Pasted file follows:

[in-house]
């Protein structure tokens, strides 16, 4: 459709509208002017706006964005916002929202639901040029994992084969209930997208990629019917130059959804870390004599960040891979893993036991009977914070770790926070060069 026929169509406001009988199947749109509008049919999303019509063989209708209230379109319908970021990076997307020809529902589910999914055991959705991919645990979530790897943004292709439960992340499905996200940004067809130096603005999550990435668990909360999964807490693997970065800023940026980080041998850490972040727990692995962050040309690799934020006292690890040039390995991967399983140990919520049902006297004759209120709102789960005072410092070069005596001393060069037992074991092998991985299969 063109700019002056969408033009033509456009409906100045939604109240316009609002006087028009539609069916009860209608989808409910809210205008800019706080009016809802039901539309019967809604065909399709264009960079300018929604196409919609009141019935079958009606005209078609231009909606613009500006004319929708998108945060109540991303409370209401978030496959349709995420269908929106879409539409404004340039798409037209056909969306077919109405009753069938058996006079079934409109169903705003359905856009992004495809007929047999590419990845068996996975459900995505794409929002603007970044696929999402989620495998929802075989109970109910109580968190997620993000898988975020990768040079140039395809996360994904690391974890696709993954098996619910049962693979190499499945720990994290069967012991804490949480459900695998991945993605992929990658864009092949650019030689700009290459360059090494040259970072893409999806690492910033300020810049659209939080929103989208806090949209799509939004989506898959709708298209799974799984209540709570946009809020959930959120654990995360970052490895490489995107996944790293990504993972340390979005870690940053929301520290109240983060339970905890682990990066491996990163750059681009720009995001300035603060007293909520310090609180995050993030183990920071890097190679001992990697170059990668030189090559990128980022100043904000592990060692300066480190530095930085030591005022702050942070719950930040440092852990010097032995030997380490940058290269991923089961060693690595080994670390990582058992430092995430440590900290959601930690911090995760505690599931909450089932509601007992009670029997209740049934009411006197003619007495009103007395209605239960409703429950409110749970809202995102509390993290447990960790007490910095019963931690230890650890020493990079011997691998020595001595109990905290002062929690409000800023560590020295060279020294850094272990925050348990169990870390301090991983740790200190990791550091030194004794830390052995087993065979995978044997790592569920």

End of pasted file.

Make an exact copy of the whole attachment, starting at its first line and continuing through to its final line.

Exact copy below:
[in-house]
């Protein structure tokens, strides 16, 4: 459709509208002017706006964005916002929202639901040029994992084969209930997208990629019917130059959804870390004599960040891979893993036991009977914070770790926070060069 026929169509406001009988199947749109509008049919999303019509063989209708209230379109319908970021990076997307020809529902589910999914055991959705991919645990979530790897943004292709439960992340499905996200940004067809130096603005999550990435668990909360999964807490693997970065800023940026980080041998850490972040727990692995962050040309690799934020006292690890040039390995991967399983140990919520049902006297004759209120709102789960005072410092070069005596001393060069037992074991092998991985299969 063109700019002056969408033009033509456009409906100045939604109240316009609002006087028009539609069916009860209608989808409910809210205008800019706080009016809802039901539309019967809604065909399709264009960079300018929604196409919609009141019935079958009606005209078609231009909606613009500006004319929708998108945060109540991303409370209401978030496959349709995420269908929106879409539409404004340039798409037209056909969306077919109405009753069938058996006079079934409109169903705003359905856009992004495809007929047999590419990845068996996975459900995505794409929002603007970044696929999402989620495998929802075989109970109910109580968190997620993000898988975020990768040079140039395809996360994904690391974890696709993954098996619910049962693979190499499945720990994290069967012991804490949480459900695998991945993605992929990658864009092949650019030689700009290459360059090494040259970072893409999806690492910033300020810049659209939080929103989208806090949209799509939004989506898959709708298209799974799984209540709570946009809020959930959120654990995360970052490895490489995107996944790293990504993972340390979005870690940053929301520290109240983060339970905890682990990066491996990163750059681009720009995001300035603060007293909520310090609180995050993030183990920071890097190679001992990697170059990668030189090559990128980022100043904000592990060692300066480190530095930085030591005022702050942070719950930040440092852990010097032995030997380490940058290269991923089961060693690595080994670390990582058992430092995430440590900290959601930690911090995760505690599931909450089932509601007992009670029997209740049934009411006197003619007495009103007395209605239960409703429950409110749970809202995102509390993290447990960790007490910095019963931690230890650890020493990079011997691998020595001595109990905290002062929690409000800023560590020295060279020294850094272990925050348990169990870390301090991983740790200190990791550091030194004794830390052995087993065979995978044997790592569920």